Here’s How ONE Line Can Cause Your Song To Fail

Wanna know how just ONE LINE in your song can really mess up its chances for success?  Here are a few ways…

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As you may know, each line in your song is important.  Every line needs to be “on point.”  Every line needs to point to the central idea, theme, and vibe of your song.  Every line needs to pull its weight.  Each line has a job to do.

And sometimes, one single line can mess up your song’s chance to get recorded or connect with your listener.

And I’m not talking about, “Oh, this line or that line was off-topic or was a little confusing.”  Sure, those are things to be avoided because they DO hurt your song.  But I’m talking about a few other types of lines…

The Cornerstone / Stumbling Block

It’s a mistake to make one line of your song TOO important.  “If the listener misses this one line, they’ll get lost,” is a dangerous way to write.  Don’t hang too much of the weight of your song on one line.  Sadly, you can’t expect too much of the listener’s attention.

Listeners usually won’t give your song their full, undivided attention.

I write EXPECTING that the listener will zone out on at least a line or two while they get/send a text, honk at a bad driver, or get some notification on their phone.  If that text comes during that ONE LINE they have to “get” or they won’t “get” your song… they won’t “get” your song!  What you built to be the cornerstone of your song just became a stumbling block to your listener.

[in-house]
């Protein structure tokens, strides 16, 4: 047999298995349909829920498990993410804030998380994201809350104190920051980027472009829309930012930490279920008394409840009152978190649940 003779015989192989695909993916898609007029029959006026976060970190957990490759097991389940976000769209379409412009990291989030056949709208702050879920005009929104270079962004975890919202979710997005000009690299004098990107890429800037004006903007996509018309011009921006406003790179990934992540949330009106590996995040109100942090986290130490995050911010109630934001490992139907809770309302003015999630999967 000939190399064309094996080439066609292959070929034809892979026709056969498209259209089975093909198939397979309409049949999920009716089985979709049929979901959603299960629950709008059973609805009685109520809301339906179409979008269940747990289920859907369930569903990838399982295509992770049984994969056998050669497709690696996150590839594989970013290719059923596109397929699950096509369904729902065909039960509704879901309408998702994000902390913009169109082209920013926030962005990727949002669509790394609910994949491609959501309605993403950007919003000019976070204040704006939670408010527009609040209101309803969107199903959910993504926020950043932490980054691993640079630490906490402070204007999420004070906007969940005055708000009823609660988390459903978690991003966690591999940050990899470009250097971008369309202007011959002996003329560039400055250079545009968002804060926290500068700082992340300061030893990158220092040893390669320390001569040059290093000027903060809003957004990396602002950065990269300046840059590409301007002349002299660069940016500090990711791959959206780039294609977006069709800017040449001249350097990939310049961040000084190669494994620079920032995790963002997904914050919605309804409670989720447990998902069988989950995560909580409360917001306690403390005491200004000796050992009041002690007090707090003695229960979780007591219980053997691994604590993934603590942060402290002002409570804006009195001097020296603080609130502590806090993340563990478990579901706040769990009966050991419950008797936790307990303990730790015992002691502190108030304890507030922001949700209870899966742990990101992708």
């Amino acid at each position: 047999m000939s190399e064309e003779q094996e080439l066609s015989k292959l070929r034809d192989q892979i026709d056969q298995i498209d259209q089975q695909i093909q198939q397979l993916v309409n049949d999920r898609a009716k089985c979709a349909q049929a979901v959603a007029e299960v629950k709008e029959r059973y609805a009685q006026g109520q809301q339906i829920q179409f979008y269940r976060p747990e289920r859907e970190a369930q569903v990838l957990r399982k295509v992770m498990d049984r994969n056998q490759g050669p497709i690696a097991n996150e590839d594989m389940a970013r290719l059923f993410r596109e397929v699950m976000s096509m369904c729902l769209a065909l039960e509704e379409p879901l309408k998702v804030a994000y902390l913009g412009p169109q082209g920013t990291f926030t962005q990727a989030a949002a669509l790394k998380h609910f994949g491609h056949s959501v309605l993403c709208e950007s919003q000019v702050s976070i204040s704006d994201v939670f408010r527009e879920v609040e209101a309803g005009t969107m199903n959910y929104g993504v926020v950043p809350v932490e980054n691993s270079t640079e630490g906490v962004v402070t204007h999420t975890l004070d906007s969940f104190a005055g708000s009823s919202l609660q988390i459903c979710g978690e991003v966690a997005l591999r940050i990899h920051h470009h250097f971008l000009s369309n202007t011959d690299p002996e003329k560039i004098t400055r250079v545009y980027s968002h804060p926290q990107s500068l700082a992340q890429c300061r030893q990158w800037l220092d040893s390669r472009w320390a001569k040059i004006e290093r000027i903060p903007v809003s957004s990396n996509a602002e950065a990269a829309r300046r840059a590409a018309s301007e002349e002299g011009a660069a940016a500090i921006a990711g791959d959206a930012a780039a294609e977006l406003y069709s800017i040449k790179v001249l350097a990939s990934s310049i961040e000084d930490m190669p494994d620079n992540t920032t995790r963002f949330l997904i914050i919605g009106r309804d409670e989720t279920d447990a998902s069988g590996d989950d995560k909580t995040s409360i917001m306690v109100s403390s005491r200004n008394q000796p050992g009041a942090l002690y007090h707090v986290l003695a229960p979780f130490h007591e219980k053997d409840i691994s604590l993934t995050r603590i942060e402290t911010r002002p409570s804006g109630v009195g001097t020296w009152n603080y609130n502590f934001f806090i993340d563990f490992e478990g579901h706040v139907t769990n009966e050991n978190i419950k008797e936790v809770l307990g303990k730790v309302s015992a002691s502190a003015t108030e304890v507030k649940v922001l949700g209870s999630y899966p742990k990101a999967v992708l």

And this doesn’t have to be the line that provides “the big surprise twist ending.”  It can be a line in the first verse that sets up that the singer is a single mom.  Or is in prison.  Or just got his heart broken.  Whatever it is.  Don’t hang too much on one line.  Pepper that information throughout your song.

The Wait-For-It Line

This one usually IS the twist, surprise or otherwise killer line where you think, “if the listener will just listen until we get to THAT line (usually in the 2nd verse or bridge), I’ve got ’em!”  Well, I hate to tell you… they probably won’t stick around.

The danger with a Wait-For-It Line is that you CAN’T make the listener wait for it.  Every line needs to keep the listener’s attention.  You can’t put clichés throughout the lyric, expecting the Wait-For-It line to save your song.  The listener will tune out (literally or figuratively) before the line ever gets there.

Keep the listener’s attention with EVERY line.

The Crossed-That Line

This will really depend on your genre, but your song can be chugging along just fine, making the A&R person bob his head and tap his pencil, when all of a sudden you drop an F-bomb that has to be an F-bomb because it’s the rhyme, or you say something really negative about women, or something else that is a cut-killer. (Again, depending on genre.)

Another example of this is when a happy love song has a line that reveals that the singer is a parent or a grandparent.  Nothing wrong with this, but it limits which artists can sing it.  It might even be very important that the singer BE a parent or grandparent.  But just realize the tradeoffs involved.